The Past is Never Dead

The Past is Never Dead

July is a month of milestones for pipe smokers. You read that right. As the nation celebrates 245 years of independence, escaping from the clutches of rascally British King George III’s erratic rule, pipe smokers commemorate the history of pipes and tobacco that played a role in that history.

Another huge milepost is this month’s marking of the 59th anniversary of the death of William Faulkner, a Southern and American literary icon.

First, let’s travel back a couple of centuries when the U.S. was a rag-tag bunch of colonies. Except for a few historically central cities—like New York, Boston, Philadelphia, etc.— the nation was in many ways a land of farms and farmers.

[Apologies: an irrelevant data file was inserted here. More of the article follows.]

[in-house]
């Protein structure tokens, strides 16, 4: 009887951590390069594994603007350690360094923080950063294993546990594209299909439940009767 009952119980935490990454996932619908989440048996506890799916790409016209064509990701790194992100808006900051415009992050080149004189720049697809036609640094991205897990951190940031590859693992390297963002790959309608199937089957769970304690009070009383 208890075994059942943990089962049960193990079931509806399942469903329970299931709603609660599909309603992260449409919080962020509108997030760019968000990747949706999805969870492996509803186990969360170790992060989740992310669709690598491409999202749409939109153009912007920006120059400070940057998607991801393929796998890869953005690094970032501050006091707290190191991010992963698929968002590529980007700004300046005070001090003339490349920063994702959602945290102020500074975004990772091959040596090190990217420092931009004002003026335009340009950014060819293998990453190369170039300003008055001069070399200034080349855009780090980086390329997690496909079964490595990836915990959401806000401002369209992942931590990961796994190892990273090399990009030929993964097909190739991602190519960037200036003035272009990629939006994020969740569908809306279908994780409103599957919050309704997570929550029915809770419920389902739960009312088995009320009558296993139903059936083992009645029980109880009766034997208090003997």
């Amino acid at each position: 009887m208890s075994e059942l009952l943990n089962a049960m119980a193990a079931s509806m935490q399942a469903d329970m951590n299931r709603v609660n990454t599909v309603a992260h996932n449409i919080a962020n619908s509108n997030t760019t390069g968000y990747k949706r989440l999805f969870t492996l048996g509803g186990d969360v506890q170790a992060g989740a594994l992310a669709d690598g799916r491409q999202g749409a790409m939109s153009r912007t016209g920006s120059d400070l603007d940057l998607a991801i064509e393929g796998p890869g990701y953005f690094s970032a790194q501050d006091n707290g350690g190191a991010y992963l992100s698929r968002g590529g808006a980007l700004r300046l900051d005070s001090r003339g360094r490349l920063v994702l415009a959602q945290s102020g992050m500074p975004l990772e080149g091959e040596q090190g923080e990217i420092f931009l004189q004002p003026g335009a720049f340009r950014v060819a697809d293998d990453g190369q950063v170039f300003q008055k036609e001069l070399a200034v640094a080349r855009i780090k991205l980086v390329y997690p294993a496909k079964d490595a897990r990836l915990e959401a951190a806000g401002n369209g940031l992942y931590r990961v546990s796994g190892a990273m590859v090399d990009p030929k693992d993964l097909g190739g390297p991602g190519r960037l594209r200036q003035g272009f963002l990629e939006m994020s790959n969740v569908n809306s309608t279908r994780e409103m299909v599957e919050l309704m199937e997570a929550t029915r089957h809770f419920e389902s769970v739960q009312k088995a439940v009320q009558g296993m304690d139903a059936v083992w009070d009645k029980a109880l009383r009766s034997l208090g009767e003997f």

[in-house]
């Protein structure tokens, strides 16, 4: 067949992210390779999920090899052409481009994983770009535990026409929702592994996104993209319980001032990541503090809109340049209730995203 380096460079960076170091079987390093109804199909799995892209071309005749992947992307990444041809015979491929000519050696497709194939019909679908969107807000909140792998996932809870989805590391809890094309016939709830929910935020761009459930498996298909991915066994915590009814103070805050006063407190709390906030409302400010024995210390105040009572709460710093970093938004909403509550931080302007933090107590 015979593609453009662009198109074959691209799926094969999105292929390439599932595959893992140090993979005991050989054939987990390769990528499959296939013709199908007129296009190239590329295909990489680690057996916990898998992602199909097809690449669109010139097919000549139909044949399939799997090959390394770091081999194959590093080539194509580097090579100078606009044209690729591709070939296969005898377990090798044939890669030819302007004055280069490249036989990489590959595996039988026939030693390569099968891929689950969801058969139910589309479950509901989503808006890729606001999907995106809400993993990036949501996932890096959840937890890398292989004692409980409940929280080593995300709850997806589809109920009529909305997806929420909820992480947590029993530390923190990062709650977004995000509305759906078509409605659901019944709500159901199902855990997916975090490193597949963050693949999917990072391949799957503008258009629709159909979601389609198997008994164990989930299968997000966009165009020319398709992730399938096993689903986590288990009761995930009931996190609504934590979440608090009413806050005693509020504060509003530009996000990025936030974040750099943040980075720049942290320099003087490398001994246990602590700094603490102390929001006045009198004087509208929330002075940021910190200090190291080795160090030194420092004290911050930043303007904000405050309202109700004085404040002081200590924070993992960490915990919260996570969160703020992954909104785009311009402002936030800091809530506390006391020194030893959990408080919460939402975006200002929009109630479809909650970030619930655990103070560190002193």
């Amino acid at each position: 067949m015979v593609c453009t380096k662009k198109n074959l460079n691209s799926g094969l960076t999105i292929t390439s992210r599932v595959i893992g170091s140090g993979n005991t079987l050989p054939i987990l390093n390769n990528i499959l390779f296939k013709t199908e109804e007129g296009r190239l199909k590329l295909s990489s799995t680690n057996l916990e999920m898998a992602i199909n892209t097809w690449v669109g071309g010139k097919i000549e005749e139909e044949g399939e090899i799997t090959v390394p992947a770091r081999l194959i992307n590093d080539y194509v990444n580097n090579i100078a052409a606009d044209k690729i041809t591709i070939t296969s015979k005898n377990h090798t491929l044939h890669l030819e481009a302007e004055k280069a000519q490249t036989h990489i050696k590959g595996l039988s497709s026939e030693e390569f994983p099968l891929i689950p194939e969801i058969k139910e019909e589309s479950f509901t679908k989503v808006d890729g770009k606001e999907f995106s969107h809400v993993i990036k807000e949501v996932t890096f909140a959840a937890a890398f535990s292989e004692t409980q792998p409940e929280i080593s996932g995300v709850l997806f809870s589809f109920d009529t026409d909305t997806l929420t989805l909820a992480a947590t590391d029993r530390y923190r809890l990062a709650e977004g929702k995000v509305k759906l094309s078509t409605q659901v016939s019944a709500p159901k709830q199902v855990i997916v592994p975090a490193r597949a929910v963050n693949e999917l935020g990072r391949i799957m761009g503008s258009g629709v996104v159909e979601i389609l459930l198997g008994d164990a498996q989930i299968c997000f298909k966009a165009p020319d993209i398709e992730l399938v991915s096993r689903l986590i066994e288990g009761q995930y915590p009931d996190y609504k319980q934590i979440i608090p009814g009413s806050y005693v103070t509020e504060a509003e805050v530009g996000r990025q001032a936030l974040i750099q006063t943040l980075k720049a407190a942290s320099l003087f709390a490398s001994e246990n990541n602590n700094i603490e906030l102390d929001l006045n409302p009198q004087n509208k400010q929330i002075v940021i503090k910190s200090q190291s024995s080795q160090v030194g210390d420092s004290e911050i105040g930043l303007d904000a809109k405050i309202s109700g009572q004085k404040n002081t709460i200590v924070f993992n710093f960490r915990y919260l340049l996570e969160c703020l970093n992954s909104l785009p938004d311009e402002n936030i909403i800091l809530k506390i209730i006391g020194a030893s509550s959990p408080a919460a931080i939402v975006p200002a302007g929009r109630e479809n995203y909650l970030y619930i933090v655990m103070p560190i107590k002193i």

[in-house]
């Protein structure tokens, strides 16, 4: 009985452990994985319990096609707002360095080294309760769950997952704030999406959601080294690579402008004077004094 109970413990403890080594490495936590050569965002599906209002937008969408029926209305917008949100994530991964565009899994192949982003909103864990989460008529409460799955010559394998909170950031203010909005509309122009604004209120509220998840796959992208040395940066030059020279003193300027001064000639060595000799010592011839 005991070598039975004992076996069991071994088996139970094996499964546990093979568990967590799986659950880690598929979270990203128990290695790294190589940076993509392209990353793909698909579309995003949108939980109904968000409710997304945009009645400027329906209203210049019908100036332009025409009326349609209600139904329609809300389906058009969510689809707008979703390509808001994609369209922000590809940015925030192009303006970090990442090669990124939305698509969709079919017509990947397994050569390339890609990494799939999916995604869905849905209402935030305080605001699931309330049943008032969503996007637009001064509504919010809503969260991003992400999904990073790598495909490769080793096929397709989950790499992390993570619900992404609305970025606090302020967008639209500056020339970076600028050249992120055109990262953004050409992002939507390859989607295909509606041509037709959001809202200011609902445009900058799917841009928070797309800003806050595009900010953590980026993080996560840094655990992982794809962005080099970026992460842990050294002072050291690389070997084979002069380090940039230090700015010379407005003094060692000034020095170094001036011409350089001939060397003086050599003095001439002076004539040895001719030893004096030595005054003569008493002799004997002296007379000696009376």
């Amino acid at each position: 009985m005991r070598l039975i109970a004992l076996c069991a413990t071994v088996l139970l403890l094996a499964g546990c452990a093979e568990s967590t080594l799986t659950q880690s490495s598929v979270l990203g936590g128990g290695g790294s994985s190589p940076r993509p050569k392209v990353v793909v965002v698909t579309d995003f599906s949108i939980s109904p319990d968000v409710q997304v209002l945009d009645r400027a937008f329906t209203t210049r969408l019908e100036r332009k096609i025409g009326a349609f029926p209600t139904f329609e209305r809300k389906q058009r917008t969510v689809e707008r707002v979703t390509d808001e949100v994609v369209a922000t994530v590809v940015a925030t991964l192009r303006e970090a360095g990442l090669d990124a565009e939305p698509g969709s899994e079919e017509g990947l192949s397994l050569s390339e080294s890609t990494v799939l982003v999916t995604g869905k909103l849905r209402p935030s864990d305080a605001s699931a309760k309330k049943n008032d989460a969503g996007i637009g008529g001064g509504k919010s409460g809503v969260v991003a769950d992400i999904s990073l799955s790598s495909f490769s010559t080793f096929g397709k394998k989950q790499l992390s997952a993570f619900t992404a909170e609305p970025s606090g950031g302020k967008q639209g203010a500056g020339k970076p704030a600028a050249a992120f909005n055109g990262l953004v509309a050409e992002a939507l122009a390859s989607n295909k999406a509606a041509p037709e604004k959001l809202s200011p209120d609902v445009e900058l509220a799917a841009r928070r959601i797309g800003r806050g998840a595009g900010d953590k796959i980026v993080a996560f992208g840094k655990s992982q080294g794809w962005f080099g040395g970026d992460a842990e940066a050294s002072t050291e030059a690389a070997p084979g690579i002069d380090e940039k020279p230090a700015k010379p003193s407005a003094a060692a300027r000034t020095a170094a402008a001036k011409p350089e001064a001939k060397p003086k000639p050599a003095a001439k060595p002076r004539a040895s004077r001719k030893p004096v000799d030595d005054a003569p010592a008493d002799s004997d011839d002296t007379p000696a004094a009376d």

Even the founders of liberty and signers of that dearest of all democratic documents, the Declaration of Independence, were farmers.

Many were pipe smokers and growers of tobacco. Some even chewed the leaf.

The history of tobacco in America pre-dates any record related to liberty and the war that set the nation free from King George III, an addlepated sovereign, who suffered from fits of insanity most of his life.

Without slogging through the thousands of years tobacco has been around, it became a leaf of note with Native Americans who introduced it to explorers who arrived on American shores.

Now, just to be as fact-driven as possible, here is an excerpt from a blog written by Mary Chisholm, an architectural English historian with many degrees behind her name.